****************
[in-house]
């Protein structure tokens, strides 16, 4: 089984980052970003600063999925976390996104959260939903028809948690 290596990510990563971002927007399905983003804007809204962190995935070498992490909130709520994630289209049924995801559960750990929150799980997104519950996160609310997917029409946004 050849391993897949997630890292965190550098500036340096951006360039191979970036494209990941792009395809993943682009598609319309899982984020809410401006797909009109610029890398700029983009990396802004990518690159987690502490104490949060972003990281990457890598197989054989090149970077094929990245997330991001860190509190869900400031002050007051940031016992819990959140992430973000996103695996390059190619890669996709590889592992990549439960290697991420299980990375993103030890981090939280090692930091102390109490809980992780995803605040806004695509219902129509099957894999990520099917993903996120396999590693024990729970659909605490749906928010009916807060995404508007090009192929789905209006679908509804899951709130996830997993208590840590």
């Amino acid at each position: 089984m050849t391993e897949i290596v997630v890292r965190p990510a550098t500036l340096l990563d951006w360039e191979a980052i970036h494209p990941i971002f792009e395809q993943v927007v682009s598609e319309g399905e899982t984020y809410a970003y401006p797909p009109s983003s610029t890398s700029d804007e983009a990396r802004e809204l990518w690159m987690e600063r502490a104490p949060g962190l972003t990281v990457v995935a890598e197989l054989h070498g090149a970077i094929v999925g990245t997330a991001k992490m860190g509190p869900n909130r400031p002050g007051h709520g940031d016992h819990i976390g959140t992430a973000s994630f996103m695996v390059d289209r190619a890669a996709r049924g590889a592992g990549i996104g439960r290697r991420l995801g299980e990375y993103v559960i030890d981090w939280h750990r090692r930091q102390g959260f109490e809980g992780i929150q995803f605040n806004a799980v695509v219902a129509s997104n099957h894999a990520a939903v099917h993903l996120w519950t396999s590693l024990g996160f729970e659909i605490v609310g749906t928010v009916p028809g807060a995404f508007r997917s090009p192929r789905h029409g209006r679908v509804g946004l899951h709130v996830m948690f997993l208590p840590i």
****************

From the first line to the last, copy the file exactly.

[in-house]
């Protein structure tokens, strides 16, 4: 089984980052970003600063999925976390996104959260939903028809948690 290596990510990563971002927007399905983003804007809204962190995935070498992490909130709520994630289209049924995801559960750990929150799980997104519950996160609310997917029409946004 050849391993897949997630890292965190550098500036340096951006360039191979970036494209990941792009395809993943682009598609319309899982984020809410401006797909009109610029890398700029983009990396802004990518690159987690502490104490949060972003990281990457890598197989054989090149970077094929990245997330991001860190509190869900400031002050007051940031016992819990959140992430973000996103695996390059190619890669996709590889592992990549439960290697991420299980990375993103030890981090939280090692930091102390109490809980992780995803605040806004695509219902129509099957894999990520099917993903996120396999590693024990729970659909605490749906928010009916807060995404508007090009192929789905209006679908509804899951709130996830997993208590840590």
């Amino acid at each position: 089984m050849t391993e897949i290596v997630v890292r965190p990510a550098t500036l340096l990563d951006w360039e191979a980052i970036h494209p990941i971002f792009e395809q993943v927007v682009s598609e319309g399905e899982t984020y809410a970003y401006p797909p009109s983003s610029t890398s700029d804007e983009a990396r802004e809204l990518w690159m987690e600063r502490a104490p949060g962190l972003t990281v990457v995935a890598e197989l054989h070498g090149a970077i094929v999925g990245t997330a991001k992490m860190g509190p869900n909130r400031p002050g007051h709520g940031d016992h819990i976390g959140t992430a973000s994630f996103m695996v390059d289209r190619a890669a996709r049924g590889a592992g990549i996104g439960r290697r991420l995801g299980e990375y993103v559960i030890d981090w939280h750990r090692r930091q102390g959260f109490e809980g992780i929150q995803f605040n806004a799980v695509v219902a129509s997104n099957h894999a990520a939903v099917h993903l996120w519950t396999s590693l024990g996160f729970e659909i605490v609310g749906t928010v009916p028809g807060a995404f508007r997917s090009p192929r789905h029409g209006r679908v509804g946004l899951h709130v996830m948690f997993l208590p840590i």